Castaneda directed to call the police
Fireworks were flying before the meeting even started.
Before all the trustees had arrived, Presant asked Aguilar what he thought of the district’s response to the Grand Jury report. Aguilar told Presant that he thought the letter was terribly written and rife with inaccurate information.
According to Aguilar, County Counsel Mathew Pierce got very close to him and commenced to scowl and threaten him. Pierce claimed that Aguilar’s behavior was rude and unprofessional and that he was not going to allow it. Aguilar responded by telling him to back off and said that he had no authority over him.
“I don’t work for you, you work for me–so back off,” he said.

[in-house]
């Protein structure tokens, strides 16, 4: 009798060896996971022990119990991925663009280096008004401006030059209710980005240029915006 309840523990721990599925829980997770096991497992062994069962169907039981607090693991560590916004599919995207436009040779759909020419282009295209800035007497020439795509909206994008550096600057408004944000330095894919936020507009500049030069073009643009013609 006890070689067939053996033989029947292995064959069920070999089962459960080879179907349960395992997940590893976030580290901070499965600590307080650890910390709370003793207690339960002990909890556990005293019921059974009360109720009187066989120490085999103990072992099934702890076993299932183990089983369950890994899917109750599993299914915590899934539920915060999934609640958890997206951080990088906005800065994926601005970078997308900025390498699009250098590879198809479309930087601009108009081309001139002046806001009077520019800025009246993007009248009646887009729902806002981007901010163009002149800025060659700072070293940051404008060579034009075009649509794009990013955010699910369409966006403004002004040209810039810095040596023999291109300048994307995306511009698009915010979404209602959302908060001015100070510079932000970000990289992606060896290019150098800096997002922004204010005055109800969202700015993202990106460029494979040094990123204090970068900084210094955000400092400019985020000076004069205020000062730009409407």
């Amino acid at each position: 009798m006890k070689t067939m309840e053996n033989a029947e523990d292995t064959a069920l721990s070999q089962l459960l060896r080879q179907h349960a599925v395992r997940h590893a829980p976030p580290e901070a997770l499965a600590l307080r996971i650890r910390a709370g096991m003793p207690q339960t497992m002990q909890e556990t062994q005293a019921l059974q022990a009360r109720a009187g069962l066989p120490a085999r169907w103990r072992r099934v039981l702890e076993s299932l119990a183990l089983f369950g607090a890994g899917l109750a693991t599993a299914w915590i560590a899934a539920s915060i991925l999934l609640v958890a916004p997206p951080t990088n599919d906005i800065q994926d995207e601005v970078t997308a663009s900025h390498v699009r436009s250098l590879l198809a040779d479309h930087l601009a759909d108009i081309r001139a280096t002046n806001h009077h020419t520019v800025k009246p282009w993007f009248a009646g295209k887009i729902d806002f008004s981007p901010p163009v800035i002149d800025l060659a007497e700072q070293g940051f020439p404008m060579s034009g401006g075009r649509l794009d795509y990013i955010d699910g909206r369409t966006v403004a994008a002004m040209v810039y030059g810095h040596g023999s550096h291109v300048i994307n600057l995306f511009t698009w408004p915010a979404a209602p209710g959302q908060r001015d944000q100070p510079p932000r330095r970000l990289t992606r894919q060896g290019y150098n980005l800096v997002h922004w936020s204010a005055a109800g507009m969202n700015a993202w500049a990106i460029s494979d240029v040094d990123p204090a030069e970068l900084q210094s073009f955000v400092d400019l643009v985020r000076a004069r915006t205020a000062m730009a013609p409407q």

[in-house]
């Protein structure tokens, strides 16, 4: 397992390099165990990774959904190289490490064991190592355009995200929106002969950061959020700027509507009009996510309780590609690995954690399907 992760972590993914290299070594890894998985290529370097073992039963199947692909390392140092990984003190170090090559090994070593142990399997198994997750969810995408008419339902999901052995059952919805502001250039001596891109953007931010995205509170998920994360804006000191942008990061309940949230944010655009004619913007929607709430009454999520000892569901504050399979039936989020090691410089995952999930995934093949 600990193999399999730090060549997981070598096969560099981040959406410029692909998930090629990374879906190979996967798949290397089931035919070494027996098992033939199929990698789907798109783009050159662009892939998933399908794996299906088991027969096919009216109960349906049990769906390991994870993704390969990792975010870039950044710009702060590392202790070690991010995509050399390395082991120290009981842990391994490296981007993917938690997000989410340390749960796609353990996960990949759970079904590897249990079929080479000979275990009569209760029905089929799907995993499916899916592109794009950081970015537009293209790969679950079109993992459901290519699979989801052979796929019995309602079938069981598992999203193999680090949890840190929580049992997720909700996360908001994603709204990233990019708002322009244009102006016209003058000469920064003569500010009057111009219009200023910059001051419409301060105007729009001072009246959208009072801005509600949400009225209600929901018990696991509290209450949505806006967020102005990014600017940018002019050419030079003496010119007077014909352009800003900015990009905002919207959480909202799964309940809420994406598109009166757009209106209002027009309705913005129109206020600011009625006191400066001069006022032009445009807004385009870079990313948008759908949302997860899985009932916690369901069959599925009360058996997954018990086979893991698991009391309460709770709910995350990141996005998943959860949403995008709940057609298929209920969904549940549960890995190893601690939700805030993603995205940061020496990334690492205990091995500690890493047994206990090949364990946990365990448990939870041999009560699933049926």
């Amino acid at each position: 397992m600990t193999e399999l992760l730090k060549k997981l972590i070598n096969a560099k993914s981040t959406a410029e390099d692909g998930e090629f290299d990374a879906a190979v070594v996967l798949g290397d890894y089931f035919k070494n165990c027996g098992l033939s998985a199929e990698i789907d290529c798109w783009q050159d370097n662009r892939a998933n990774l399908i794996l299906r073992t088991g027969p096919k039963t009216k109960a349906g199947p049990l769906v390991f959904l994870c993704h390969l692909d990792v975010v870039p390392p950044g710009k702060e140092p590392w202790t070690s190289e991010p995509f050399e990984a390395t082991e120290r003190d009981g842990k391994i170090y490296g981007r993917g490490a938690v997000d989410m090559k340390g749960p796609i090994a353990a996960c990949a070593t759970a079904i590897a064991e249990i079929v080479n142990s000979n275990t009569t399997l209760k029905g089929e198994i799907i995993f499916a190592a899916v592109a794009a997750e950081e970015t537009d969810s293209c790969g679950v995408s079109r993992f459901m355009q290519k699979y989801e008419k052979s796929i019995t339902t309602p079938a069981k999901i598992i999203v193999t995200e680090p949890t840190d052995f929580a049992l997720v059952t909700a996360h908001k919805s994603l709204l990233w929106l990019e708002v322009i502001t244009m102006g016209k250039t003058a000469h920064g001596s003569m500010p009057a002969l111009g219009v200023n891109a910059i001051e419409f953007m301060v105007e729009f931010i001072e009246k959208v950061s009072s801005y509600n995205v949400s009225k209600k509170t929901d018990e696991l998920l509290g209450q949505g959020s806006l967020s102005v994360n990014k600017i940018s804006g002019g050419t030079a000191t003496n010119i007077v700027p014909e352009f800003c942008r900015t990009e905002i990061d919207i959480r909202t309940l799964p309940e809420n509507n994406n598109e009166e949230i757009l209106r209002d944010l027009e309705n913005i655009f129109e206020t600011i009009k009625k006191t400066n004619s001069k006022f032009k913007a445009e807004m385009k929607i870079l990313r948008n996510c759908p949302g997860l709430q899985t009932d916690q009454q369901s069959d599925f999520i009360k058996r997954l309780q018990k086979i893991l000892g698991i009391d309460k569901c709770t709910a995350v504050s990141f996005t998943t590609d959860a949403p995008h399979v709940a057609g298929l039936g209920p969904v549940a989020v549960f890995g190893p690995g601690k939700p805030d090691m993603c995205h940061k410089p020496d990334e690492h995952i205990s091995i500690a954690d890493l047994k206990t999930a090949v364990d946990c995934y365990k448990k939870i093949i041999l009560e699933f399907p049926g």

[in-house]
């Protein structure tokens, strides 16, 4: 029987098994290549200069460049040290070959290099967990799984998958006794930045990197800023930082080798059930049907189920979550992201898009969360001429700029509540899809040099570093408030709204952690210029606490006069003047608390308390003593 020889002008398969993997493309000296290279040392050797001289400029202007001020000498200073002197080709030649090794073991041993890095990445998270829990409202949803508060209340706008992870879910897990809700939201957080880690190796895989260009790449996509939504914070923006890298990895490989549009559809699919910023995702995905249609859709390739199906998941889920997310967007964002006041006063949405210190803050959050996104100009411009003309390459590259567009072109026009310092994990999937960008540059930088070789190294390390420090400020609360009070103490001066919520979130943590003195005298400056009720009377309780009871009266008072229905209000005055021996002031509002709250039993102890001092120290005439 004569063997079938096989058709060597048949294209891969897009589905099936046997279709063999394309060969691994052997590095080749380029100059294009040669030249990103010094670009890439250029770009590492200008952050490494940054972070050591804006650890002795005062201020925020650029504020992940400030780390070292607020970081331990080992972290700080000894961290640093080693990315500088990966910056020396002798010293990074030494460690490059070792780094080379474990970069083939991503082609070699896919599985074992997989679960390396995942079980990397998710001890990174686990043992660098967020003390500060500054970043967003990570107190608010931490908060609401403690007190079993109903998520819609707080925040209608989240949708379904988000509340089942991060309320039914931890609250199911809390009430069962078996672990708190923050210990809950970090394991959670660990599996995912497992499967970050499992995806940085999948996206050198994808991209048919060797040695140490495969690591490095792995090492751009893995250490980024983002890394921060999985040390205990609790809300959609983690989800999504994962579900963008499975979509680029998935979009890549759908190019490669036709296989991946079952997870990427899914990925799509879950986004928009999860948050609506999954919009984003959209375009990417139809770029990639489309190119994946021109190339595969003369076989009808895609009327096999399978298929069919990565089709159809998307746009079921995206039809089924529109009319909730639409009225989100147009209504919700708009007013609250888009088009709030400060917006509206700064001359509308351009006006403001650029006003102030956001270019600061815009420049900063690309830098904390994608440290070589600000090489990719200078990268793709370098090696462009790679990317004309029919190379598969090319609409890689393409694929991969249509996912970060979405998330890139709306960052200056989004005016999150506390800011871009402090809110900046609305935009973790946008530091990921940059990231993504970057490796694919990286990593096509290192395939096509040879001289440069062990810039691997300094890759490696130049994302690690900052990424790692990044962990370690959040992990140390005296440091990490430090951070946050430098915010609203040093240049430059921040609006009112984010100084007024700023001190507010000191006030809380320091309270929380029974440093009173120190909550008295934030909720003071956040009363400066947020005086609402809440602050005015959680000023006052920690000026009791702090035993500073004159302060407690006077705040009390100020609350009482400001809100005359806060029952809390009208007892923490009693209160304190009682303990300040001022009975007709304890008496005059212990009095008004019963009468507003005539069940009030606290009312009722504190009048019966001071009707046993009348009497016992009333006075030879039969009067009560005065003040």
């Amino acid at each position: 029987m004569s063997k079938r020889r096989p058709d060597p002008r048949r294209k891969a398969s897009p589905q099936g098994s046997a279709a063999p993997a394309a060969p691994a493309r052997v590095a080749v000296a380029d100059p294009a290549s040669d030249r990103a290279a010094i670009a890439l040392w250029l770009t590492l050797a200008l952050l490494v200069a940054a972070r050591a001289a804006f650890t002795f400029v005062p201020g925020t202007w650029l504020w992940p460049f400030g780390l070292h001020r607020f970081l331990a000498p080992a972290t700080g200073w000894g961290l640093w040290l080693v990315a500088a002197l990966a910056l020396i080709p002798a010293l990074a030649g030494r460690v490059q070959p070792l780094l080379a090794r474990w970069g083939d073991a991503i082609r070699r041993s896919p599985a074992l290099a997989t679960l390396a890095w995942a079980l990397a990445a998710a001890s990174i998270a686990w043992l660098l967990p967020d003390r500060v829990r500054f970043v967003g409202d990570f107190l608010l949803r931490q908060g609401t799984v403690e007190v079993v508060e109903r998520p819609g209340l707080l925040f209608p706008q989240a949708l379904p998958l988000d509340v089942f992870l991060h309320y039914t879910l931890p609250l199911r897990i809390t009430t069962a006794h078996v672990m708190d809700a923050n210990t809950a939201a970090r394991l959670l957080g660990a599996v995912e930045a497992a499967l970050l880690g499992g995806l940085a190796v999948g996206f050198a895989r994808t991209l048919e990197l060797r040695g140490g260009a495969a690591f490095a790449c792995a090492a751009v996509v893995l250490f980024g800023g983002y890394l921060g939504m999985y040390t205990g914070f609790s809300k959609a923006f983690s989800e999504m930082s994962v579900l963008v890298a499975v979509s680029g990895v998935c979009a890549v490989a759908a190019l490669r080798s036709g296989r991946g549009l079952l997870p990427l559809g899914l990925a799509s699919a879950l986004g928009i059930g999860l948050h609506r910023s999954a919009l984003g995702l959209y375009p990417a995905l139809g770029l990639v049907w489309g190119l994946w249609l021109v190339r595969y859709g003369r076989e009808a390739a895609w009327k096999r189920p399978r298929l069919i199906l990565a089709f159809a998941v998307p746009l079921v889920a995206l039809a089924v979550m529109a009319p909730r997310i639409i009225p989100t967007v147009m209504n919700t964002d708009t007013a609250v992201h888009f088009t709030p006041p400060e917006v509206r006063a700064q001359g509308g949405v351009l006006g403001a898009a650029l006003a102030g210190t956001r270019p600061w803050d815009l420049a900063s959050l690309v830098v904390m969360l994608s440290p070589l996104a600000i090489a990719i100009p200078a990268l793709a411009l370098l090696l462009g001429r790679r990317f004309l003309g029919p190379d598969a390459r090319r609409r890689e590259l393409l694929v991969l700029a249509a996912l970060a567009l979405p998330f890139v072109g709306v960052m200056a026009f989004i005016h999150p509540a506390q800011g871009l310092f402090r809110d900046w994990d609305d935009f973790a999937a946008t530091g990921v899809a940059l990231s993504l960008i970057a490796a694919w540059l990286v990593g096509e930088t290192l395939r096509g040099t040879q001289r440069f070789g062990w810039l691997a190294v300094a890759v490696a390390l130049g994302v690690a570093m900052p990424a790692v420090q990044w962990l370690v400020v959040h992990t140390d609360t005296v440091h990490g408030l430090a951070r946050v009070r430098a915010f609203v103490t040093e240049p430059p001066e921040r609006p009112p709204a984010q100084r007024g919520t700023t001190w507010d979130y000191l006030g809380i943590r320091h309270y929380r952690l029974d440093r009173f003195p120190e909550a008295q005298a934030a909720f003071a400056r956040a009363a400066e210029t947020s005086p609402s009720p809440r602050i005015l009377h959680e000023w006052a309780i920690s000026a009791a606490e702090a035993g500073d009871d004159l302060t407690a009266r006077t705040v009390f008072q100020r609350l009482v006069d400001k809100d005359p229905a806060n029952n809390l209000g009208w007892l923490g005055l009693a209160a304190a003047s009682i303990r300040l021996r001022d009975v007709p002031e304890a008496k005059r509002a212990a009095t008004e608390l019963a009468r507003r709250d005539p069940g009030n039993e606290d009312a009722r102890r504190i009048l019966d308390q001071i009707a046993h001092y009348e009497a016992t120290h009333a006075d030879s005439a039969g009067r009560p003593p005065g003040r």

Pierce then asked him, “Do you want me to leave?” and Aguilar responded, “There’s the door.”
When Pierce noticed that some members of the public were recording the confrontation on their phones he walked back to his seat.
On witnessing this confrontation, Corina Lara protested and said loudly to Presant that Pierce should not be allowed to treat a trustee so disrespectfully. Lara had seen two pictures Linda Malloy, founder of the Cemetarians, flipping off a trustee and had also seen a video of her saying f*** you to Aguilar.
Lara asked why Aguilar was chastised for respectfully expressing his opinion while Malloy was allowed to continue her vulgar behavior.